Wasn’t the night of August 27th amazing?! It was just as spectacular as the email promised. And to think, “NO ONE ALIVE TODAY WILL EVER SEE THIS AGAIN!” If you’re like the bazillions of people who received the email spam that miraculously claimed that Mars would appear equal in size to the Moon Friday night, then you know what I’m talking about. Hopefully, you trashed it along with the other piles of digital flotsam surging through the Inboxes of the world. If you believed it, I’ll spare you the Barnum-esque lecture. But, what I DO want to take a moment to point out is the demonstration this provides about the undeniable power of social media.
I’ve had that email cross my path (either directly, or anecdotally through friends and colleagues) about five times in the past month. The people that forwarded it to me each wrote a little preface recommendation, of sorts, that pointed out how interested I certainly would be (being a sci-fi freak and all.) But my friend’s experience was more telling. When my friend replied to his mother (who had forwarded the email to him) indicating that the email was a well-known hoax, his mother said, somewhat incredulous and defiant, “Well, your Uncle Roger forwarded it to me, so it must be true.” And therein lies the power for good and evil that word-of-mouth marketing possesses.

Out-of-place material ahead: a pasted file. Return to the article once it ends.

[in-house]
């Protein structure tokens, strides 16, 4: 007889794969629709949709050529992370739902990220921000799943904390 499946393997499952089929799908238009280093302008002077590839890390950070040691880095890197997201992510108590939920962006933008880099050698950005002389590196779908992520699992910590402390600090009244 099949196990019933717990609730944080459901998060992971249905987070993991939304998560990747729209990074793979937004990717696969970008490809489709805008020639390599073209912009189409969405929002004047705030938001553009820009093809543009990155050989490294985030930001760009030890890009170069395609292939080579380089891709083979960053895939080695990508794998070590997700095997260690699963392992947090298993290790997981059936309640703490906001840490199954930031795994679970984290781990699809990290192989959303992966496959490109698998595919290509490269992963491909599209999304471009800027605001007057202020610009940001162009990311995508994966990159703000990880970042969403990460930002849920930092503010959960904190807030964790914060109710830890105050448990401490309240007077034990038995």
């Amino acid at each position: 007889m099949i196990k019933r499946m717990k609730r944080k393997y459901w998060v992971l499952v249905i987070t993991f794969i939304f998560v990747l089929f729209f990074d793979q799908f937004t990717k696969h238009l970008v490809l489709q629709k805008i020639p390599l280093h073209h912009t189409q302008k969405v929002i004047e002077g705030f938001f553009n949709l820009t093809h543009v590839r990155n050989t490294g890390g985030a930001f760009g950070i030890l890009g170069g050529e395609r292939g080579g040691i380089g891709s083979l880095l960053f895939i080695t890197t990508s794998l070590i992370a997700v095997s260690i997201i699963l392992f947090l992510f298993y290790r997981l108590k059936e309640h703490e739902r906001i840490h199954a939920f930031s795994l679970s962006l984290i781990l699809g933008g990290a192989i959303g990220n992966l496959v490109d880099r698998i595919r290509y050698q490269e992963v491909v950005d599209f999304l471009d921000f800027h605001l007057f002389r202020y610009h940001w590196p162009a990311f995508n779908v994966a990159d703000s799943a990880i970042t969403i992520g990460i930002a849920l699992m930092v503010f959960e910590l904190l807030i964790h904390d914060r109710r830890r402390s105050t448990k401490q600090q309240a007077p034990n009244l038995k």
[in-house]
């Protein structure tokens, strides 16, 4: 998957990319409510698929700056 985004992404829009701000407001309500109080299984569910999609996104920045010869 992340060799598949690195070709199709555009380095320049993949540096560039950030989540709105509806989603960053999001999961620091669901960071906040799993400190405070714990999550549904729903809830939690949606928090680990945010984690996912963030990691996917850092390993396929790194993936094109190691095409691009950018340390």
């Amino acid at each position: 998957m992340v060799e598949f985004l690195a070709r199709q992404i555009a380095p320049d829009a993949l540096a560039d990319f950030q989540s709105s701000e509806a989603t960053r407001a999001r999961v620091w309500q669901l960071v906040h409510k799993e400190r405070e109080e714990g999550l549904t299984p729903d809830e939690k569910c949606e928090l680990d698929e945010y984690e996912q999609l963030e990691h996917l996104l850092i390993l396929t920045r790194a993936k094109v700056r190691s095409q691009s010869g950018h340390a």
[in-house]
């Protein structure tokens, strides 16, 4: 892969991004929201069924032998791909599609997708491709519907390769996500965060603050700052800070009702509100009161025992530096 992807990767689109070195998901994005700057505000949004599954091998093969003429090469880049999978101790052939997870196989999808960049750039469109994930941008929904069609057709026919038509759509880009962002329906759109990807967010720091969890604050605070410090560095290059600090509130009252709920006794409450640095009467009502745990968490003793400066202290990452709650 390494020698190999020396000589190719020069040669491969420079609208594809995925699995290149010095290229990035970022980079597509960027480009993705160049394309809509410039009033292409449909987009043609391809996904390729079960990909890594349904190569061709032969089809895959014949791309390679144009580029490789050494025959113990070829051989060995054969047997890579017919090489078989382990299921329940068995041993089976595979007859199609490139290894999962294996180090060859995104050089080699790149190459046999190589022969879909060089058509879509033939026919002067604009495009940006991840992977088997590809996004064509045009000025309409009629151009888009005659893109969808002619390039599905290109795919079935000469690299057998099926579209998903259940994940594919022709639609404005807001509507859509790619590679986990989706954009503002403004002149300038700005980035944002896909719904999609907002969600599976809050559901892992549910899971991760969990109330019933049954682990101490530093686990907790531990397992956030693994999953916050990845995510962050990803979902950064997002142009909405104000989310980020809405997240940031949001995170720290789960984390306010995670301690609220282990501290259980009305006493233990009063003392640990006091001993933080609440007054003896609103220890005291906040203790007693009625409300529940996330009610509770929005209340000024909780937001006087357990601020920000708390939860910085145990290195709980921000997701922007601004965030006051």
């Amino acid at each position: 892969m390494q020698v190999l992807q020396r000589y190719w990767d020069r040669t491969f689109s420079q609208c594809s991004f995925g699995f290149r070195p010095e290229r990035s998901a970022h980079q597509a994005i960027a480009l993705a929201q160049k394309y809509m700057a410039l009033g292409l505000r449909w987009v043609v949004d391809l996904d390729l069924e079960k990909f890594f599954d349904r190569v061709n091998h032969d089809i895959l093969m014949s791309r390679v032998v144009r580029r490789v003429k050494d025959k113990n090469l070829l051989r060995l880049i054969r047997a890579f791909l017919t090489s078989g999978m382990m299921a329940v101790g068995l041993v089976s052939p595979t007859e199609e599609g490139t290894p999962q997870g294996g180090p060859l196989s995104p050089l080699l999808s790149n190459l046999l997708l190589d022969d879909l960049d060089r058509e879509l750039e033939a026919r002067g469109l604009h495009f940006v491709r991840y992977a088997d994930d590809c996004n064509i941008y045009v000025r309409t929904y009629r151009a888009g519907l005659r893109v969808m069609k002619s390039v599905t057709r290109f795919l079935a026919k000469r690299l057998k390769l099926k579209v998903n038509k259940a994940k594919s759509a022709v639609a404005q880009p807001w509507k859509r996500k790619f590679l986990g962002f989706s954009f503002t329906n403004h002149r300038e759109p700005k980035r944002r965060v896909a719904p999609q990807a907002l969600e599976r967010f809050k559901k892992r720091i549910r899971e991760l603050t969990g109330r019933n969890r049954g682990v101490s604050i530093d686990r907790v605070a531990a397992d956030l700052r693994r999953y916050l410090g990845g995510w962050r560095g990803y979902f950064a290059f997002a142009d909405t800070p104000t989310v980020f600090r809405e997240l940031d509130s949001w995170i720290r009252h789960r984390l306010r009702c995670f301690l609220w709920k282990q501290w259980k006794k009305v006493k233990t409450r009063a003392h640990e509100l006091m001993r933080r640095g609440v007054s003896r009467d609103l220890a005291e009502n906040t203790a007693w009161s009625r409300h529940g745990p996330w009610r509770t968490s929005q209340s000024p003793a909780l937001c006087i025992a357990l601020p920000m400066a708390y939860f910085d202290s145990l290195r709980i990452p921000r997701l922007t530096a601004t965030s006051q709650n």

Social media marketing is a trust game
We are naturally inclined to believe our friends and family (most of them, anyway.) We like to believe that it’s one of the certainties in an uncertain world…that we can always trust those we know. It’s that inherent trust that has paved the way for email viruses and phishing attacks that take advantage of us by hijacking (or simulating) known email addresses. We are vulnerable when our walls our down. Subject to being exploited. And technology marketers must confront the same demons. We’ve heard the story of fake product reviews written by paid company employees. Sponsored tweet services walk the thin line between paid advertising and genuine advocacy. Despite the broadcasted tenets of social media — transparency and authenticity — we are still bound to see widespread abuses that will most certainly fuel a backlash.
In a rapidly emerging world of social selling and the Facebook Open Graph, we are going to be more susceptible to being spoofed. Our friends stand to be all around us on the Web…providing advice, recommendations…”standing with us” in the virtual checkout line. If done right — if our digital systems and social mores uphold transparency, privacy and honesty — all the promise of social media marketing can come to fruition, to the unprecedented benefit of marketers and consumers alike. If marketers and miscreants abuse our trust, the rejection of social media will be as blinding as two moons in the nighttime sky.